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Venice, the Voops and the Silk road


The project of creating a Venice Offshore Onshore Port System (VOOPS) is fully mature from an administrative point of view (bureaucratic authorizations procedures started back in 2010).

CIPE (Inter-ministerial Committee on Economic Programming) can now meet the prescriptions of the Budgetary National Laws 2013 and 2014, that set by law to start “any activity related to the realization of the offshore Venice Platform (…)”, in a Public-Private-Partnership (PPP) model.

The conditions posed by the Board of Governors of Public Works that has recently given its favourable opinion on the VOOPS, have helped transform a defensive project -  of pure safeguard of Venice by removing oil tankers from its lagoon, once managed by the former Water Authority, into a more development-oriented project, now fully entrusted to the Venice Port Authority. A project capable to target local issues as well as regional, national, European and global challenges.

Safeguarding Venice and its lagoon, along with boosting the Venetian economy, are the prominent national interests acknowledged by the project, but two additional reasons for its accomplishment have emerged in the very last years.

Indeed, without the Offshore Port and the navigation locks at Malamocco, the nautical accessibility endangered by the MoSE system, cannot be granted at all, and there’s no real future for the port of Venice.

Without the port there is no real future for the revival of Marghera within the manufacturing/quasi-manufacturing/logistics continuum that can renew its lustre. And with no port and no Marghera, the heritage of Venice and its lagoon will set on the wretched path of a future dominated by an overwhelming destructive tourism.

But, and this is I would say quite a disruptive novelty, the offshore platform has been evolving from a merely sustainable double-handling system (managing cargoes directed to/from the single onshore point of Venice-Marghera), to a first-come-first-served unbundling offshore point of megacargoes, serving megaships of 180000 TEUs and beyond.

The novelty is that the European ports are lagging behind – and Rotterdam has paid for it a -4% drop in its container throughput this year – and that having sufficient water depths up to 20 meters is not enough, because what is really needed for managing megacargoes efficiently is to provide, simultaneously, wide operations spaces, highly efficient road, rail and inland waterway forwarding capacity.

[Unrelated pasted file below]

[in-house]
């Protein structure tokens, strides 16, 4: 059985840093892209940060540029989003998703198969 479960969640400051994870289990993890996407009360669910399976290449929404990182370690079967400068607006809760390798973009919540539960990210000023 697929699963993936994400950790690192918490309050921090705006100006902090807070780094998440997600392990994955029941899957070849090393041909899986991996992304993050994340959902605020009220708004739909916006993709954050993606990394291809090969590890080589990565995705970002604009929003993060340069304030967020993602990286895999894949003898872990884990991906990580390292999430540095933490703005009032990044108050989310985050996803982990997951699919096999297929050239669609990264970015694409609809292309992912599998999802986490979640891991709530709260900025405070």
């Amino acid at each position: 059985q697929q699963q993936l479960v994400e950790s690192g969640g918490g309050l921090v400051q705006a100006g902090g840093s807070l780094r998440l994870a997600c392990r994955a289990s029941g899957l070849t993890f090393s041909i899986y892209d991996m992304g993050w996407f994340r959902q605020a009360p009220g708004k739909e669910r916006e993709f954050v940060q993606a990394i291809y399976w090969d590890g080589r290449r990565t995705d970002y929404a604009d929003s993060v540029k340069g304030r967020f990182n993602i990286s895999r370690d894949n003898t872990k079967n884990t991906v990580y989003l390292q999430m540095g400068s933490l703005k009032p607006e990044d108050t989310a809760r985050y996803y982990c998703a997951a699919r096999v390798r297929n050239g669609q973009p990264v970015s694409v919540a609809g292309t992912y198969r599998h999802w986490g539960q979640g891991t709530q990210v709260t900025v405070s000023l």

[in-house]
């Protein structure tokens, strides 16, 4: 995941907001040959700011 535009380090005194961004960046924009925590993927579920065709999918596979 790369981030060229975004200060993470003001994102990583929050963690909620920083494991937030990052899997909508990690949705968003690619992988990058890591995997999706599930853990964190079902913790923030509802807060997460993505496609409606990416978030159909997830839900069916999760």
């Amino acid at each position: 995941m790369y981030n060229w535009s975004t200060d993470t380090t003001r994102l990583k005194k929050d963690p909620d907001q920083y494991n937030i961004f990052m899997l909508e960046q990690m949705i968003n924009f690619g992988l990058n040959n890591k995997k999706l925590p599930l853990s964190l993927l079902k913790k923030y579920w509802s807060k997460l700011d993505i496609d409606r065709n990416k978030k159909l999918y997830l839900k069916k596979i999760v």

A single service handling 10.000 TEUs per call on a weekly basis would generate a bigger volume of container than the present total TEU throughput of either the port of Trieste or Venice. As to allow these services to call Italian ports, presently not in their routes, canals of ports with adequate quays, yards and inland connections have to be dredged (e.g. Venice), and new and big port areas and inland connections have to be set up for those ports with adequate water depth (e.g. Trieste).

Intervening on both Venice and Trieste, ULCVs would find convenient to sail up the Adriatic Sea to serve, through its ports, the Italian and European industrial and manufacturing areas, presently fed via either the northern ports range or the Tyrrhenian ports, along maritime routes that do not minimize transport costs.

The added value, the “”Columbus’ egg”” of the Venice Offshore-Onshore Port System relies on the fact that a single offshore platform is capable of sorting magacargoes of megaships on several existing seaports (as Marghera, Chioggia, Porto Levante, but also Ravenna) and inland ports (as Mantua and Padua), thus enhancing existing infrastructures otherwise destined to obsolescence. Furthermore, the VOOPS can do it in a sustainable way because it distributes megacargoes on multiple infrastructures and transport systems, reducing congestion. This is the way Venice can help ensure that Italy will not be cut off from the megaships routes (over 18,000 TEU), destined to dominate the trade relationship between Europe and Asia.

This is what is all about and China has considered it in designing its Europe-Asia relations strategy (One Belt One Road) indicating Venice, together with Athens and Istanbul, as western terminal of the XXI° Century Maritime Silk Road.

An indication that, beyond the historical reference to Marco Polo, has more to do with the fact that China has realized that serving European markets from Venice (North Adriatic) means saving up to five sailing days in comparison with the lead time of Northern European ports and many kilometers of rail or road transit compared to other Mediterranean ports.

China has already considerably invested in Athens and Istanbul. The North Adriatic, with the ports of Venice and Trieste, is still playing its role and may become even more important than Piraeus (Athens) and Komport (Istanbul). The only condition to achieve this objective is to ensure high volumes of traffic forwarding capacity. The 6 million TEUs to be carried via the North Adriatic by 2030 is a reachable target, a goal capable of turning the Silk Road into a golden path passing through Venice and Trieste.

Download the PDF file of the article published on Il Corriere del Veneto (21th February 2016, italian version)

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